Kids with dyslexia tend to struggle with reading and writing. They often have difficulty blending sounds together to form words and expressing their thoughts effectively on paper. While traditional structured approaches are useful for building these skills, there are many fun, interactive apps that students with dyslexia can use to help further strengthen their reading and writing skills.
With demands at schools increasing rapidly, many kids are receiving more complex and challenging assignments and projects. It can be tempting to immediately jump right in and help your child tackle this work, without giving her the opportunity to try it on her own.
Some kids are naturally organized. They always write down their homework assignments, bring home the correct books, and turn in all of their work on time. Yet others are, well, forgetful— usually neglecting to bring home the correct books and materials, thinking they can remember their assignments without writing them down, or completing certain assignments but forgetting to turn them in. With the volume of work and academic demands increasing rapidly as students move through school, it’s helpful to teach your child strategies for being more organized and less forgetful. Try some of the ideas detailed below.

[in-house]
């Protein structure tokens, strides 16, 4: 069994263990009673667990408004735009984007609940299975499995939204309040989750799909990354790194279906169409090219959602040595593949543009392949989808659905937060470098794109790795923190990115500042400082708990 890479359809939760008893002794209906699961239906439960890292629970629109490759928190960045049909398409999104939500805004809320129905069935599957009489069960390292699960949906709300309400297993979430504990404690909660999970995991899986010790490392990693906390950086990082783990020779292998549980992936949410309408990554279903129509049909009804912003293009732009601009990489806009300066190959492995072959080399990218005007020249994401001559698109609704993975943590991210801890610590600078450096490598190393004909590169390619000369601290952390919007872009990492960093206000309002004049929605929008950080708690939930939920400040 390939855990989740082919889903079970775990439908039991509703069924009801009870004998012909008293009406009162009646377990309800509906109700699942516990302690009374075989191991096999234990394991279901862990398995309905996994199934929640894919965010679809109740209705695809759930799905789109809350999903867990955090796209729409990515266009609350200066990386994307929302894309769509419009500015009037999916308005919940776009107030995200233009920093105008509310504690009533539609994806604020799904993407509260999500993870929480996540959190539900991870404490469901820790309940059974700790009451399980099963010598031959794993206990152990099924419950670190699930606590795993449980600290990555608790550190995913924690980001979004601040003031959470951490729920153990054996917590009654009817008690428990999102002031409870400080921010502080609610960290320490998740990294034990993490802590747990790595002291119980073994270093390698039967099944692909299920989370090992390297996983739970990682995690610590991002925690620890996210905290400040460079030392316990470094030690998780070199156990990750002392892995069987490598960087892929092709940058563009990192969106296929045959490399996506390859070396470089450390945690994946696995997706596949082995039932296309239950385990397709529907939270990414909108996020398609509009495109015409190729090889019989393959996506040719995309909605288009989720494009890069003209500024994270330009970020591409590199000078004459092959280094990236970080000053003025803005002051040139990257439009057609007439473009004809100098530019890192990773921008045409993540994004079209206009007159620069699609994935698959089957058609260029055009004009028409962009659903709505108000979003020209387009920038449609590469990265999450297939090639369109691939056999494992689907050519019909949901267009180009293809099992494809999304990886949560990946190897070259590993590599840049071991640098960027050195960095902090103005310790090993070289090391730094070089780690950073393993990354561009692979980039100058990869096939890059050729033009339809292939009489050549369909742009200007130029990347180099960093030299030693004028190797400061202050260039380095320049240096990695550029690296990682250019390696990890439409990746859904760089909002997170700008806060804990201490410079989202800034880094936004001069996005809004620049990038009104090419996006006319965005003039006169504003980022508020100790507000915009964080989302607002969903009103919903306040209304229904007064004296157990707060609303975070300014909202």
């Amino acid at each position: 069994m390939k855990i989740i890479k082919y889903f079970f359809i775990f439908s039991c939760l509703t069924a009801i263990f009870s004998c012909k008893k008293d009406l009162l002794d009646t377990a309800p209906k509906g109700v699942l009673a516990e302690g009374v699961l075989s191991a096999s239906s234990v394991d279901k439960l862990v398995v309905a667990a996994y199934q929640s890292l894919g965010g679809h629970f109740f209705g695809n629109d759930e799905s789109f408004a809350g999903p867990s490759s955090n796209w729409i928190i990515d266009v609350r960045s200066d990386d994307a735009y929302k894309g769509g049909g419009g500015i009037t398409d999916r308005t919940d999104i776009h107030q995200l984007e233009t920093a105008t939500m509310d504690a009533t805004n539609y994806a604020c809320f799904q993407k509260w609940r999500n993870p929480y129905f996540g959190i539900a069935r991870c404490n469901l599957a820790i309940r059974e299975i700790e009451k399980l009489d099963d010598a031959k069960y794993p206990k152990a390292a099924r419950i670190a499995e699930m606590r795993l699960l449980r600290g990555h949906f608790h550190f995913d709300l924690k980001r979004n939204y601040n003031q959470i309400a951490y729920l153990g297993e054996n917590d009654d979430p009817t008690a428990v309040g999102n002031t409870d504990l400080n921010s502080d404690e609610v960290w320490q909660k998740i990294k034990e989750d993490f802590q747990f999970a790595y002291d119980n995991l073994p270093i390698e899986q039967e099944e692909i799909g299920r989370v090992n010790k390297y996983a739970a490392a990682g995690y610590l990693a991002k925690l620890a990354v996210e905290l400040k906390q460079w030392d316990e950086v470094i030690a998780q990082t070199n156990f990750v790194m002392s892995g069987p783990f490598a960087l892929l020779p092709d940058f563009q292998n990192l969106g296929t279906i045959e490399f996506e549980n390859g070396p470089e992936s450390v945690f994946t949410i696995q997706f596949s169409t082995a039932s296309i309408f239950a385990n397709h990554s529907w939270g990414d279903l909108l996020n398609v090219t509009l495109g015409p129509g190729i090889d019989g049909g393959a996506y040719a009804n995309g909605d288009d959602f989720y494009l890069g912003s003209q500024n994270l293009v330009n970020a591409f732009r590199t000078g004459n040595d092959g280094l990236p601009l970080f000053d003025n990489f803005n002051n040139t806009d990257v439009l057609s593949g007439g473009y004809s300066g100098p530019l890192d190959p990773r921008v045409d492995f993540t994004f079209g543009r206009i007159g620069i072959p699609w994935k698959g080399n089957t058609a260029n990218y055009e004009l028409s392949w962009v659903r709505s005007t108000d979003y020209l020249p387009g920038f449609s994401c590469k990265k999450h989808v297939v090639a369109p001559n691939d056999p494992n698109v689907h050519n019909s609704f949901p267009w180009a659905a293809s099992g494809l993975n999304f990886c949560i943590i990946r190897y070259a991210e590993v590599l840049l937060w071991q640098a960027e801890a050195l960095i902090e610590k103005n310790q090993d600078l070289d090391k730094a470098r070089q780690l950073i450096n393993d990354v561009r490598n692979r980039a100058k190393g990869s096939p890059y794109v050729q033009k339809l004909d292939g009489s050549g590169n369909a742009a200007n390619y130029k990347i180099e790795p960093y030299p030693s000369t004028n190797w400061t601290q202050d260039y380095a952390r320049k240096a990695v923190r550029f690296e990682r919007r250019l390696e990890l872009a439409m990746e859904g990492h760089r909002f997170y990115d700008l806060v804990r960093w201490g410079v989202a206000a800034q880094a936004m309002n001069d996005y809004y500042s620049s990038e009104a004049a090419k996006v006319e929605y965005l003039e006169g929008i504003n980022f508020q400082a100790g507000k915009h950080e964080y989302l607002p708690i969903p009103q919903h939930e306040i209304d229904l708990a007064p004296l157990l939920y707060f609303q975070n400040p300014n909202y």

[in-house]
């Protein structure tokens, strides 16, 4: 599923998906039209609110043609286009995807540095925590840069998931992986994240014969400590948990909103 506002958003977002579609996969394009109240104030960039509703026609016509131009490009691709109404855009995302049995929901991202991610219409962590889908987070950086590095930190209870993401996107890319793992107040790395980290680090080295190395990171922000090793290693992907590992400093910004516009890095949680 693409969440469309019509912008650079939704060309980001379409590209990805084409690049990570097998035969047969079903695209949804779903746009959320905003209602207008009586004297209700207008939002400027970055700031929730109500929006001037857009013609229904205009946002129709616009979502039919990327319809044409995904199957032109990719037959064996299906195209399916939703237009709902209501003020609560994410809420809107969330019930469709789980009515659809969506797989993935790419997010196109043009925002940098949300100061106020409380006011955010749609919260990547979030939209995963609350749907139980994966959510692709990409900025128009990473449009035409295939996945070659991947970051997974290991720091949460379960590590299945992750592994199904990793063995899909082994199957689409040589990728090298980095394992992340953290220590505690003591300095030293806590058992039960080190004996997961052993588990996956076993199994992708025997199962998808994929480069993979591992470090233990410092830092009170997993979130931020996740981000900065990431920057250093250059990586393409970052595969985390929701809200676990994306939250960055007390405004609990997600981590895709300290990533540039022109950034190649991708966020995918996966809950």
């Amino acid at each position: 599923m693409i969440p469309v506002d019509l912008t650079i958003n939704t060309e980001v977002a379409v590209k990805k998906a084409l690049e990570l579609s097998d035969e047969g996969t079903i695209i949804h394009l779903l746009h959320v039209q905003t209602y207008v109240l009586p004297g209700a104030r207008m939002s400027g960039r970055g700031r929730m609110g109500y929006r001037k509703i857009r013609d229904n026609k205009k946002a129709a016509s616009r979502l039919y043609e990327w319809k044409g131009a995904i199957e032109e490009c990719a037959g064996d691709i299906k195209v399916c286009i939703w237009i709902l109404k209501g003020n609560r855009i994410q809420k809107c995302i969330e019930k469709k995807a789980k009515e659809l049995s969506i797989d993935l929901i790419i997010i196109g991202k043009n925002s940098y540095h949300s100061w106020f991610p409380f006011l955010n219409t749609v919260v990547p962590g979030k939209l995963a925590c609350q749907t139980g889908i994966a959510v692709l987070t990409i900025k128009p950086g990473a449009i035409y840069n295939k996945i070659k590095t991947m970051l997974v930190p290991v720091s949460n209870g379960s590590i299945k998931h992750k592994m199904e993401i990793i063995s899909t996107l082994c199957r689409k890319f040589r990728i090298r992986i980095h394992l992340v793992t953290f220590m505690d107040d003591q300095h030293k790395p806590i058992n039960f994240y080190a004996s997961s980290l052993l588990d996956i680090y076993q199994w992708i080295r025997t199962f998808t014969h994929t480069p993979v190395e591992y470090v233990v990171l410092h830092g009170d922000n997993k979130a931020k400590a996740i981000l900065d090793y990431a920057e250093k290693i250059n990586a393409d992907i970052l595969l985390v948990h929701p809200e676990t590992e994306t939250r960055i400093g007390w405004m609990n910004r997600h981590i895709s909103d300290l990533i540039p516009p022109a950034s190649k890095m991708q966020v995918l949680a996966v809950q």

Your child comes home from school and is utterly drained. You know the value of academic enrichment and want to spend time building new skills but you also don’t want to overwhelm him or burn him out. Finding fun ways to engage your child during weekend and off-school times (especially in ways that don’t feel like school work) can help further develop his academics while fostering a true love of learning. Try some of the ideas detailed below.